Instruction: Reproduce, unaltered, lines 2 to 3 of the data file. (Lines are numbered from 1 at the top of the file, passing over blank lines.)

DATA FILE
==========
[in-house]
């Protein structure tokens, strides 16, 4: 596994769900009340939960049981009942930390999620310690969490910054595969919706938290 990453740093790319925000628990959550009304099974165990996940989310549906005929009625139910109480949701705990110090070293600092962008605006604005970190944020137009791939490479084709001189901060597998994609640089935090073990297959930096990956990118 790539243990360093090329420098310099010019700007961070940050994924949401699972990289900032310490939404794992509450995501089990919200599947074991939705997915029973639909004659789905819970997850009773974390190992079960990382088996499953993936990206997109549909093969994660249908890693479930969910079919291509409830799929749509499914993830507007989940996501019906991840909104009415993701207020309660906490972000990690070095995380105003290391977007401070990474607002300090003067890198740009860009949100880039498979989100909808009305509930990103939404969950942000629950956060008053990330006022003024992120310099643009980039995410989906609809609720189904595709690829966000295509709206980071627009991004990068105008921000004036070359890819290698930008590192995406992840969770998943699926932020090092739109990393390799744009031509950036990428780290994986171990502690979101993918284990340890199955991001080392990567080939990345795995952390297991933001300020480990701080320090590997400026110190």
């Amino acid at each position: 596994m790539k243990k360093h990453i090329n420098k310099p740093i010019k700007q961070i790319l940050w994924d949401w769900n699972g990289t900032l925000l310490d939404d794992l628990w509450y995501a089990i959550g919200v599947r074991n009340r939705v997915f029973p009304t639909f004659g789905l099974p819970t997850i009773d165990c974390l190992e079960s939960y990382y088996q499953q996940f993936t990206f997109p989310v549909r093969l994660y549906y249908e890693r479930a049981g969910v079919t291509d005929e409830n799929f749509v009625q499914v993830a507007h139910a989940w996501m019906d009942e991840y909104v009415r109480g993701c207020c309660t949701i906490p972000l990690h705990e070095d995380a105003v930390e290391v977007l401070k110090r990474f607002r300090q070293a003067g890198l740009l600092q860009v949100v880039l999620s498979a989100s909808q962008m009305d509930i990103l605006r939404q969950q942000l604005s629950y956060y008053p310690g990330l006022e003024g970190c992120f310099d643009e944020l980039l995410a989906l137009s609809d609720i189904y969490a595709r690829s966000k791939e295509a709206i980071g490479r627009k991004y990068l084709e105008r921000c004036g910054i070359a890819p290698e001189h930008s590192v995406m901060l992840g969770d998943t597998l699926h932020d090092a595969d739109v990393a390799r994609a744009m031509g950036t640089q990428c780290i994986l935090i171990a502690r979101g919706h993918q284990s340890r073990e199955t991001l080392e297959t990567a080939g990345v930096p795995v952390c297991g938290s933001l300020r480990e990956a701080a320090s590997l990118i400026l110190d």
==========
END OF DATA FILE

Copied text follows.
């Protein structure tokens, strides 16, 4: 596994769900009340939960049981009942930390999620310690969490910054595969919706938290 990453740093790319925000628990959550009304099974165990996940989310549906005929009625139910109480949701705990110090070293600092962008605006604005970190944020137009791939490479084709001189901060597998994609640089935090073990297959930096990956990118 790539243990360093090329420098310099010019700007961070940050994924949401699972990289900032310490939404794992509450995501089990919200599947074991939705997915029973639909004659789905819970997850009773974390190992079960990382088996499953993936990206997109549909093969994660249908890693479930969910079919291509409830799929749509499914993830507007989940996501019906991840909104009415993701207020309660906490972000990690070095995380105003290391977007401070990474607002300090003067890198740009860009949100880039498979989100909808009305509930990103939404969950942000629950956060008053990330006022003024992120310099643009980039995410989906609809609720189904595709690829966000295509709206980071627009991004990068105008921000004036070359890819290698930008590192995406992840969770998943699926932020090092739109990393390799744009031509950036990428780290994986171990502690979101993918284990340890199955991001080392990567080939990345795995952390297991933001300020480990701080320090590997400026110190």
């Amino acid at each position: 596994m790539k243990k360093h990453i090329n420098k310099p740093i010019k700007q961070i790319l940050w994924d949401w769900n699972g990289t900032l925000l310490d939404d794992l628990w509450y995501a089990i959550g919200v599947r074991n009340r939705v997915f029973p009304t639909f004659g789905l099974p819970t997850i009773d165990c974390l190992e079960s939960y990382y088996q499953q996940f993936t990206f997109p989310v549909r093969l994660y549906y249908e890693r479930a049981g969910v079919t291509d005929e409830n799929f749509v009625q499914v993830a507007h139910a989940w996501m019906d009942e991840y909104v009415r109480g993701c207020c309660t949701i906490p972000l990690h705990e070095d995380a105003v930390e290391v977007l401070k110090r990474f607002r300090q070293a003067g890198l740009l600092q860009v949100v880039l999620s498979a989100s909808q962008m009305d509930i990103l605006r939404q969950q942000l604005s629950y956060y008053p310690g990330l006022e003024g970190c992120f310099d643009e944020l980039l995410a989906l137009s609809d609720i189904y969490a595709r690829s966000k791939e295509a709206i980071g490479r627009k991004y990068l084709e105008r921000c004036g910054i070359a890819p290698e001189h930008s590192v995406m901060l992840g969770d998943t597998l699926h932020d090092a595969d739109v990393a390799r994609a744009m031509g950036t640089q990428c780290i994986l935090i171990a502690r979101g919706h993918q284990s340890r073990e199955t991001l080392e297959t990567a080939g990345v930096p795995v952390c297991g938290s933001l300020r480990e990956a701080a320090s590997l990118i400026l110190d």